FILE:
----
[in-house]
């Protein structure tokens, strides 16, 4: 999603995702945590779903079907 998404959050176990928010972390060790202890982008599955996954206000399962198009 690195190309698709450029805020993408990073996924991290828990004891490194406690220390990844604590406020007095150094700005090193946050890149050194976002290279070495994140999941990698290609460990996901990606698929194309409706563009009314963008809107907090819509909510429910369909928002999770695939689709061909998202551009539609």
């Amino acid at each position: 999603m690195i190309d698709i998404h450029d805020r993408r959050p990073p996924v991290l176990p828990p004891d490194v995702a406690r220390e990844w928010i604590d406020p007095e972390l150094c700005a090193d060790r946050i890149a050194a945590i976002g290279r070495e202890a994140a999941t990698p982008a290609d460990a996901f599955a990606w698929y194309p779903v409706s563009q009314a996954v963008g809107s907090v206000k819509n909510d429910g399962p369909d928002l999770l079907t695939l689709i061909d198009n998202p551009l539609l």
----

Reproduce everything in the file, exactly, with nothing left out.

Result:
[in-house]
């Protein structure tokens, strides 16, 4: 999603995702945590779903079907 998404959050176990928010972390060790202890982008599955996954206000399962198009 690195190309698709450029805020993408990073996924991290828990004891490194406690220390990844604590406020007095150094700005090193946050890149050194976002290279070495994140999941990698290609460990996901990606698929194309409706563009009314963008809107907090819509909510429910369909928002999770695939689709061909998202551009539609």
């Amino acid at each position: 999603m690195i190309d698709i998404h450029d805020r993408r959050p990073p996924v991290l176990p828990p004891d490194v995702a406690r220390e990844w928010i604590d406020p007095e972390l150094c700005a090193d060790r946050i890149a050194a945590i976002g290279r070495e202890a994140a999941t990698p982008a290609d460990a996901f599955a990606w698929y194309p779903v409706s563009q009314a996954v963008g809107s907090v206000k819509n909510d429910g399962p369909d928002l999770l079907t695939l689709i061909d198009n998202p551009l539609l």